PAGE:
The Boulevard Theatre today announces casting for the London premiere of The Sunset Limited, a gripping play about redemption, faith and free by multi award-winning writer Cormac McCarthy. The two hander features performances from Gary Beadle, who will play the role of ‘Black’ and Jasper Britton, who will play the role of ‘White’. 

The Sunset Limited will be directed by Olivier and Tony Award-winner Terry Johnson (Mrs Henderson Presents, La Cage aux Folles and The Graduate). Cormac McCarthy‘s other celebrated works include The Road, All the Pretty Horses, Blood Meridian and No Country for Old Men. This production also marks the first time Cormac McCarthy’s work has been seen on a London stage.

Gary Beadle has appeared in a number of TV dramas including Patrick Melrose, Death in ParadiseSilent WitnessGrantchester, and as a regular for several years in EastEnders.  He was most recently on stage in The Treatment at the Almeida Theatre where his credits also include The Testaments.  Other theatre includes Les Blancs (National Theatre), Now We Are Here (Young Vic) and a profoundly affectionate, passionate devotion to someone (Royal Court).

Jasper Britton is a prolific stage and screen actor, who recently appeared in celebrated Agatha Christie play Witness for the Prosecution at County Hall. Other theatre highlights include playing Johnny ‘Rooster’ Byron in Jez Butterworth’s Jerusalem at the Watermill Theatre and Bolingbroke in Richard II with the RSC in London and New York. Other RSC credits include The Jew of Malta and Henry IV Part I and II. His many other stage credits include Who’s Afraid of Virginia Woolf? (Sheffield Crucible), Oedipus (National Theatre) and The Visit (Complicité).  On screen, his films include Terence Malick’s The New World, and he is set to appear in HBO’s Game of Thrones prequel.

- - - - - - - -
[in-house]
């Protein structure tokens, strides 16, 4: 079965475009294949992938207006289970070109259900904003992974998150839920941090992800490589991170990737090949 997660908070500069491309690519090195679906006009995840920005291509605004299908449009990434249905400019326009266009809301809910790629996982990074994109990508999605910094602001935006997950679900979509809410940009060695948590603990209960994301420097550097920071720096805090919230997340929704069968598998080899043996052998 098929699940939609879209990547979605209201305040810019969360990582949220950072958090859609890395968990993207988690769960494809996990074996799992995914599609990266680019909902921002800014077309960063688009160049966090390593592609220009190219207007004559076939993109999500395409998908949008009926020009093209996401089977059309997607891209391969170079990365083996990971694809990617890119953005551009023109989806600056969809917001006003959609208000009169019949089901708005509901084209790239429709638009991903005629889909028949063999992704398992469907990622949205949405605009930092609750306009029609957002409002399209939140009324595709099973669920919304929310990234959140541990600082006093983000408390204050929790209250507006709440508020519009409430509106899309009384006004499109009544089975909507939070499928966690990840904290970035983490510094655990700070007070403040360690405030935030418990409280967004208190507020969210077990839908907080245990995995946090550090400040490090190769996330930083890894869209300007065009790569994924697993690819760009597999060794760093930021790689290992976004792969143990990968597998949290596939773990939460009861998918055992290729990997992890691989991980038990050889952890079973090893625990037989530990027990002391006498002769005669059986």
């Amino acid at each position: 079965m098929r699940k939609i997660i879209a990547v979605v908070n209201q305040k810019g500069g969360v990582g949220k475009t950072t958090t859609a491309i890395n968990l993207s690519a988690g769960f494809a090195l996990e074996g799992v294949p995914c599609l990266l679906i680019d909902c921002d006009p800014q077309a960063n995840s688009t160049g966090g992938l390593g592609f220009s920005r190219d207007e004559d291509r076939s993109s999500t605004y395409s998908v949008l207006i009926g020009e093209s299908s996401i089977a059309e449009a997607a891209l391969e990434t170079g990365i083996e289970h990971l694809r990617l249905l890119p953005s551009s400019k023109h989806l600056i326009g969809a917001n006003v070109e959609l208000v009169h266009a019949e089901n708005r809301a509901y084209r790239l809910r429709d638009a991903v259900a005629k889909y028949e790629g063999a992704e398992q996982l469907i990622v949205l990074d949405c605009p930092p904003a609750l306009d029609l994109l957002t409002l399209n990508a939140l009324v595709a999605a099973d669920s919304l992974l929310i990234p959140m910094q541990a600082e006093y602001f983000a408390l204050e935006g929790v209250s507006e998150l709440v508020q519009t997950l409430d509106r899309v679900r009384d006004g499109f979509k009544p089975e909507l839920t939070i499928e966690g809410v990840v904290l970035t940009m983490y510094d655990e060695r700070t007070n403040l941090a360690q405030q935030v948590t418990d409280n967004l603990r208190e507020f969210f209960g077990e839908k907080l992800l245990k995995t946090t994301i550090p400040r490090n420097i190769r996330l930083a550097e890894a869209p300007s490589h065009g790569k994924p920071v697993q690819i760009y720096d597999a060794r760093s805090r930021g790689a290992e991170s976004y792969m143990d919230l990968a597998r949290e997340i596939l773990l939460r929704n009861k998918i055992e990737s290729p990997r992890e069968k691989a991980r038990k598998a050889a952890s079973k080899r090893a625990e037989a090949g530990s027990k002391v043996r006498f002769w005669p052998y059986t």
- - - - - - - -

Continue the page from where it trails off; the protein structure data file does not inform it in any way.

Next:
Terry Johnson is the winner of nine British Theatre awards including the Olivier Award for Best Comedy on two occasions, Playwright of the Year and Critics’ Circle Theatre Awards’ Best New Play. Productions as writer or director include One Flew Over the Cuckoo’s NestHitchcock BlondeEntertaining Mr SloaneThe GraduateDead FunnyHysteriaElton John’s Glasses and The Memory of Water. In 2010, Johnson won the Tony Award for Best Director of a Musical for La Cage aux Folles.

Cormac McCarthy is one of America’s greatest living novelists. His 2006 novel The Road won him the Pulitzer Prize, and the earlier No Country for Old Men was adapted as a 2007 film of the same name that won four Academy Awards, including Best Picture. Blood Meridian, another work by McCarthy, was listed by TIME magazine as one of the greatest English-language works since the 1920s. His plays include The Sunset Limited and The Stonemason.

Two men meet on a subway platform; the chance encounter instantly changing the trajectory of both their lives.  Thrown together, their conversation quickly turns to the most essential and existential questions facing humanity. While their beliefs seem irreconcilable, the answers they seek could mean the difference between life and death.

The Sunset Limited will play at the Boulevard Theatre from January 16.

Ten Times Table Review

Yvonne Arnaud – until 30 November 2019

Reviewed by Heather Chalkley


This is one of the first times Ayckbourn expands his writing beyond the intimacy of your living room. Written in the 70’s, he takes the opportunity to dabble with the wider realms of society, intertwining politics and Politics. Ayckbourn has fun characterising the members of a committee, who have come together to plan the summer fair in the small town of Pendon.